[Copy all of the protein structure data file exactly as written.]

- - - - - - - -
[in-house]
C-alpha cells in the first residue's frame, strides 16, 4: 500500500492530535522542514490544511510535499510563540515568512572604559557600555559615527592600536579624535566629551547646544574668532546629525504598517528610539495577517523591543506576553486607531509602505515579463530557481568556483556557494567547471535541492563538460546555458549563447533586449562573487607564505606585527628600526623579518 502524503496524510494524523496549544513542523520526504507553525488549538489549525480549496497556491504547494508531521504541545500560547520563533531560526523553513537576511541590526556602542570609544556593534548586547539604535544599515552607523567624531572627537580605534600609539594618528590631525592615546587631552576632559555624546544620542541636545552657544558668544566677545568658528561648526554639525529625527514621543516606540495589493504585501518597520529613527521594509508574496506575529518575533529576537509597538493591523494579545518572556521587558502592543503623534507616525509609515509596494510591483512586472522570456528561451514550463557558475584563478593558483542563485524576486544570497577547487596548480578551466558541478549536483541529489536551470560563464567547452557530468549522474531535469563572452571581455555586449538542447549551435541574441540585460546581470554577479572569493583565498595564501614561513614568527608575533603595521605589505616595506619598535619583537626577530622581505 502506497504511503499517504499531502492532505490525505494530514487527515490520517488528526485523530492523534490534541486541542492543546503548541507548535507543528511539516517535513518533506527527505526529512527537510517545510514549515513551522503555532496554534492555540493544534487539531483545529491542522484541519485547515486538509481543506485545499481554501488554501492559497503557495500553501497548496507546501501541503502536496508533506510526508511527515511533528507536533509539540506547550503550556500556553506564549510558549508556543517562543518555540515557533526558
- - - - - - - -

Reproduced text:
[in-house]
C-alpha cells in the first residue's frame, strides 16, 4: 500500500492530535522542514490544511510535499510563540515568512572604559557600555559615527592600536579624535566629551547646544574668532546629525504598517528610539495577517523591543506576553486607531509602505515579463530557481568556483556557494567547471535541492563538460546555458549563447533586449562573487607564505606585527628600526623579518 502524503496524510494524523496549544513542523520526504507553525488549538489549525480549496497556491504547494508531521504541545500560547520563533531560526523553513537576511541590526556602542570609544556593534548586547539604535544599515552607523567624531572627537580605534600609539594618528590631525592615546587631552576632559555624546544620542541636545552657544558668544566677545568658528561648526554639525529625527514621543516606540495589493504585501518597520529613527521594509508574496506575529518575533529576537509597538493591523494579545518572556521587558502592543503623534507616525509609515509596494510591483512586472522570456528561451514550463557558475584563478593558483542563485524576486544570497577547487596548480578551466558541478549536483541529489536551470560563464567547452557530468549522474531535469563572452571581455555586449538542447549551435541574441540585460546581470554577479572569493583565498595564501614561513614568527608575533603595521605589505616595506619598535619583537626577530622581505 502506497504511503499517504499531502492532505490525505494530514487527515490520517488528526485523530492523534490534541486541542492543546503548541507548535507543528511539516517535513518533506527527505526529512527537510517545510514549515513551522503555532496554534492555540493544534487539531483545529491542522484541519485547515486538509481543506485545499481554501488554501492559497503557495500553501497548496507546501501541503502536496508533506510526508511527515511533528507536533509539540506547550503550556500556553506564549510558549508556543517562543518555540515557533526558